Even without his statements at the Synagogue, Bowers’ social media footprint makes his motive clear:


HIAS, founded as the Hebrew Immigrant Aid Society in 1881 to assist Jews fleeing pogroms in Russia and Eastern Europe, declares its purpose is to, “Welcome the stranger. Protect the refugee.” It is not surprising. This has been a core value for Jews for some time. See Genesis 18:1-22:24.

But what has clearly caught Bowers’ attention here is the concept of “invaders”. And we all know where that comes from:


HIAS does help people seeking refuge in the United States. And just in case you missed that dog whistle, consider, President Trump Trump also says he ‘wouldn’t be surprised’ if an unfounded conspiracy theory about George Soros funding the caravan is true. There is no surprise in that comment either. Trump rather famously refused to condemn white supremacists when they marched in Charlottesville, Virginia, wielding flaming torches and shouting, “Jews will not replace us” ahead of deadly violence, Trump said there were some “very fine people on both sides”.

George Soros has become the whipping man and proxy for all the anti-Semitic claims of the right. Soros is not only Jewish, unlike Trump he is also really a self-made billionaire and has taken the giving pledge, promising to donate most of his wealth to worthy causes. There is no evidence that Soros is helping to fund the so-called “caravan”. But that hasn’t stopped mainstream Republicans, from Trump on down, from repeating the rumor.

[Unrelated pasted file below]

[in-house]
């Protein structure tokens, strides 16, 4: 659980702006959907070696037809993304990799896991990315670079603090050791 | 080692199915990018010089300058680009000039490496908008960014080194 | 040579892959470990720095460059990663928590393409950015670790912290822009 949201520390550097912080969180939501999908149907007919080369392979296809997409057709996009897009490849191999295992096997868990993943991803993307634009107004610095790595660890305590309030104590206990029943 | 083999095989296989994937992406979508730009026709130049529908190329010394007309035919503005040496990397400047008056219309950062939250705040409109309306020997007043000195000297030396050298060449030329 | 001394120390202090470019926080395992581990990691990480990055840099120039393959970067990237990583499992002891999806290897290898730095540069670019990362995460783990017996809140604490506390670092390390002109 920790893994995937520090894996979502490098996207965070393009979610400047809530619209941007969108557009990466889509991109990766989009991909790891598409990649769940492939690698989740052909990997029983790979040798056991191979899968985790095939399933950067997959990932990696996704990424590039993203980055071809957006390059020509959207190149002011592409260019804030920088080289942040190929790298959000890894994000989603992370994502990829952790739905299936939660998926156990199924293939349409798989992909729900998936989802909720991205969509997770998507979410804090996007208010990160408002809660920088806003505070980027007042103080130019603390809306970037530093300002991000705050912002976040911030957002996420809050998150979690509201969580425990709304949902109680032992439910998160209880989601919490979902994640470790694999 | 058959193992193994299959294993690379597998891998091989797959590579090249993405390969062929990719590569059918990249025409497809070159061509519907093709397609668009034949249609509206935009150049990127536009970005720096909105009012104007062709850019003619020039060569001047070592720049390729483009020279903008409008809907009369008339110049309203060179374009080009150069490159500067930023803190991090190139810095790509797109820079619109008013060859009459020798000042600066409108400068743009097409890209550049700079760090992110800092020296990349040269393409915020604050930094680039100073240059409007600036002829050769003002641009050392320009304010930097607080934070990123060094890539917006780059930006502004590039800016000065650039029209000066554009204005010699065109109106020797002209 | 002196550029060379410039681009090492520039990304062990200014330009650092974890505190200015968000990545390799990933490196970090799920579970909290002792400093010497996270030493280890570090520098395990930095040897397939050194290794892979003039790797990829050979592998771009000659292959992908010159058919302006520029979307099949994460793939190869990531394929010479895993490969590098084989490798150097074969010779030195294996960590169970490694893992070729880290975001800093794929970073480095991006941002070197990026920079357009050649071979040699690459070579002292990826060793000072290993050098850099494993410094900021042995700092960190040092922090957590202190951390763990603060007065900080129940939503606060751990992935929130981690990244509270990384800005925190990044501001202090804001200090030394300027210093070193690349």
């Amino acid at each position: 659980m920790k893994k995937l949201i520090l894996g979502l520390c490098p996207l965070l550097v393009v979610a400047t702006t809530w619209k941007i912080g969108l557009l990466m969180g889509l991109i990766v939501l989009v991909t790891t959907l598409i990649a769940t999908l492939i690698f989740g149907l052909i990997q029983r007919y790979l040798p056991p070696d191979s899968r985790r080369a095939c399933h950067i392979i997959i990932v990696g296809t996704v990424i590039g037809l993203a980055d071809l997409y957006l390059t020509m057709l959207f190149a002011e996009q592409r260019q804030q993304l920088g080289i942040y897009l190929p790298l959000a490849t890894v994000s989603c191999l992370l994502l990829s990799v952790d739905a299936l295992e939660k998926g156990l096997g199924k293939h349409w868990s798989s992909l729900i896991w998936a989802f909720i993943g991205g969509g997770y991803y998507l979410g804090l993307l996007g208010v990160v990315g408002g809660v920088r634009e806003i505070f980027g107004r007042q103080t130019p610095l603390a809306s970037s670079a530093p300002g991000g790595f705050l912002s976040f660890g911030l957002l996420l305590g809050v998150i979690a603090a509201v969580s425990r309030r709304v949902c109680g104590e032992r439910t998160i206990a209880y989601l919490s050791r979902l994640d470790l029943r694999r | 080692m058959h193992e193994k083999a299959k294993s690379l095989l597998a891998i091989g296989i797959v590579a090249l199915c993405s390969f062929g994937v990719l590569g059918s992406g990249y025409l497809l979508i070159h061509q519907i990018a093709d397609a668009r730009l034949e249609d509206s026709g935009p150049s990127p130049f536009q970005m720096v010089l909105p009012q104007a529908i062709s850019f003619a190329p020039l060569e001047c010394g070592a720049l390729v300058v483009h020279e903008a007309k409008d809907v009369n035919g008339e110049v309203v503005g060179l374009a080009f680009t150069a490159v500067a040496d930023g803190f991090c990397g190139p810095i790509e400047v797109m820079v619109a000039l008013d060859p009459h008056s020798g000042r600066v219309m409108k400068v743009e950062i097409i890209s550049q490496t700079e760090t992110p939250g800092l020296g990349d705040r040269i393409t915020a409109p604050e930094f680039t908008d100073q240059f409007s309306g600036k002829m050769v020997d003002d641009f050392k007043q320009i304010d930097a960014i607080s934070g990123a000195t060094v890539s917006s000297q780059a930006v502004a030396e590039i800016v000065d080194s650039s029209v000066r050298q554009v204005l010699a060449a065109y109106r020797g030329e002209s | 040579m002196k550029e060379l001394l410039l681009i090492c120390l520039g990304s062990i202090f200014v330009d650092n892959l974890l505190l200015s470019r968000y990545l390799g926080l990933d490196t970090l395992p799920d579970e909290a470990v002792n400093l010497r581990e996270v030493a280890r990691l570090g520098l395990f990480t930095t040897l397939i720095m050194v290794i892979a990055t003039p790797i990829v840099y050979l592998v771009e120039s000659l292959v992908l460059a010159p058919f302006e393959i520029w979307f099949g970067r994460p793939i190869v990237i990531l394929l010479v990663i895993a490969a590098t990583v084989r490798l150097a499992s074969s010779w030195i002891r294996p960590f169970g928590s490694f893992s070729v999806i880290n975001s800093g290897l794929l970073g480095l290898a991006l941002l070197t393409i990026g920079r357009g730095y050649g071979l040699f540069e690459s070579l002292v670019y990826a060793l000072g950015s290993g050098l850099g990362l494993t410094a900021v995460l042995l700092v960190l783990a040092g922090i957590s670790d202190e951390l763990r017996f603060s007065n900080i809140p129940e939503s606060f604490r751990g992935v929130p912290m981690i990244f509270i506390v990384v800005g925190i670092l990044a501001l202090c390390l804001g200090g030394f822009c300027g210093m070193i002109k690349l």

Fox talking heads Laura Ingraham, Maria Bartiroma and Lou Dobbs have suggested that the migrants are getting outside funding. And Cesar Sayoc, the Florida man authorities have accused of mailing more than a dozen bombs to people who have criticized Trump, appeared to be obsessed with Soros, mentioning him dozens of times on one of his Twitter accounts.

A whole catalog of Republican elected officials have joined the anti-Semitic chorus:


That Tweet, adding Tom Steyer and Michael Bloomberg, two other Jewish billionaire philanthropists who support progressive causes, came from Kevin McCarthy, the Republican leader in the House of Representatives. If the GOP retains control of the House this man could be the next Speaker of the House.

And then there is the case of Radio Marti’, part of the Trump administration that broadcasts to Cuba, which reportedly aired a Spanish language program earlier this year describing Soros as a “multimillionaire Jew” and repeating some of the right wing conspiracy theories about him.

This is the climate in which demons like Bowers and Sayoc flourish. These are weak men, spurred to action by the words and examples of far stronger men dedicated to the cause of retaining power through any means necessary and exploiting the fears of others. They want us to be afraid. They need us to be afraid. So they whip up controversy over a few thousand mothers and children heading our way. They tell us that we are unable to sort out the real asylum candidates, which we are required to accept by our own law, from the handful of those who will seek to take advantage of the situation to sneak into our country. To meet a few thousand mothers and children, Trump talks about sending 15,000 regular soldiers of the United States Army, to stand in addition to the Border Patrol, National Guard and local police authorities already at the border.


Are you afraid? Don’t be. And don’t let the preachers of hate get to you. Remember the principles on which this great country was founded. Never again.

No. Just No.